thats true although:

1) theoretically nothing has reached absolute zero, but it can get close
2) CPU's CAN get too cold however im not sure what happens. i dont know if its the condensation from the LN2 or if something physically happens to the transistors if they become too cold (possible metal contraction?) maybe you can answer that for me. im too lazy to google and you sound like a guy who actually knows his stuff.
December 14, 2008 2:44:02 PM

Heheh, ive considered the same thing werxen. My dream is actually to use some dryer ducting and some type of filtration, and just feed cold air into the case. Probably more effort than its worth, but on days like today I could get some impressive clocks I'm sure.
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December 14, 2008 3:52:29 PM

werxen
Positive/negative temp coeffient may have something do do with that. Most (NOT ALL) conductors have a Positive temp coeffient in that their resistivity increases as temp increases ( reason filiment light bulbs/toasters/electric heaters work and do not go "poof". In the case of semiconductors, most have a negative temp coeffient. This explains why heat is detrimental to semiconductors. Above a given temp thermo runaway occures. As the temp goes up, resistance goes down causing current to increase which inturn causes temp to go up more until it goes poof. As you go to "Very cold" you could reach a point where conductors have almost no resistance while the semiconductors resistance becomes very high and would require a higher voltage to "open" gates. You could also have an effect simular to water which has its highest density at 4 C. Corralation - at absolute zero, 0 resistance; Slightly higher, Very high resistance.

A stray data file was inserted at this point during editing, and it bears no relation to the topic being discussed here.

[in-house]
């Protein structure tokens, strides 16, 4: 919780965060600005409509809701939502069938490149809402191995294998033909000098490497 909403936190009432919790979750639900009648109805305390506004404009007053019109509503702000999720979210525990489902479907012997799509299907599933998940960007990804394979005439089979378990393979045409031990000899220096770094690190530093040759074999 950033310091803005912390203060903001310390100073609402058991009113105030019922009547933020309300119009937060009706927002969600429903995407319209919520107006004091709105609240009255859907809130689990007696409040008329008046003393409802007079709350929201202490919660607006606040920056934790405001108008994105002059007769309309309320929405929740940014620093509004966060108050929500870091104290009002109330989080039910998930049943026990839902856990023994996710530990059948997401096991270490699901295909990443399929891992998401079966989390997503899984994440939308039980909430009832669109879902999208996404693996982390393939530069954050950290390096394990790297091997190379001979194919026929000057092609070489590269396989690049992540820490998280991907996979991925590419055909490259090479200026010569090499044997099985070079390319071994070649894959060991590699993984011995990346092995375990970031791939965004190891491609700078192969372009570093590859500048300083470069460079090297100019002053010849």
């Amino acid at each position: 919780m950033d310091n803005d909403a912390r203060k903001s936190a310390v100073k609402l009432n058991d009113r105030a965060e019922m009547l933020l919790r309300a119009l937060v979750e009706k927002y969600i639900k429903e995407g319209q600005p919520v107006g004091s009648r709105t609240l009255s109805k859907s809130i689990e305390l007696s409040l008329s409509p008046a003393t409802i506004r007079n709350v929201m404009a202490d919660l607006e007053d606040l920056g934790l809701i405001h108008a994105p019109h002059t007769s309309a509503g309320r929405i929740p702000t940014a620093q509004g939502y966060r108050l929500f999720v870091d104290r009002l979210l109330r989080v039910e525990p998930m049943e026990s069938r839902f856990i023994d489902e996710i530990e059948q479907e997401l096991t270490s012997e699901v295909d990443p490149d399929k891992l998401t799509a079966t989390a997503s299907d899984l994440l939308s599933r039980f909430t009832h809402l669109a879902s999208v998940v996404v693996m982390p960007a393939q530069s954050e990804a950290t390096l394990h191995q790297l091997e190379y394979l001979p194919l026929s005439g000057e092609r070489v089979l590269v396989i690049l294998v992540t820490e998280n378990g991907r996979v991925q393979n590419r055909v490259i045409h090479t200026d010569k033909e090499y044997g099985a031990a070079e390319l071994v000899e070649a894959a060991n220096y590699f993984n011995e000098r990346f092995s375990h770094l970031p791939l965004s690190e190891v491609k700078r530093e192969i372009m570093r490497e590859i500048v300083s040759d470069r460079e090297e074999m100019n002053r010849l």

Yes I'm sure temp coeffients regarding expansion/contraction could play a part as the contraction of metal contacts to substrate could cause the contact to fail.
December 14, 2008 4:21:01 PM

what i was thinking is that there is a operating temp at which the cpu would run best at. not to cold and not to hot. am i wrong in thinking that?
December 14, 2008 4:22:06 PM

Colder it is the better it runs. Some CPUs have a "cold bug", which I think usually happens around -215c?
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December 14, 2008 4:23:35 PM

RetiredChief said:
werxen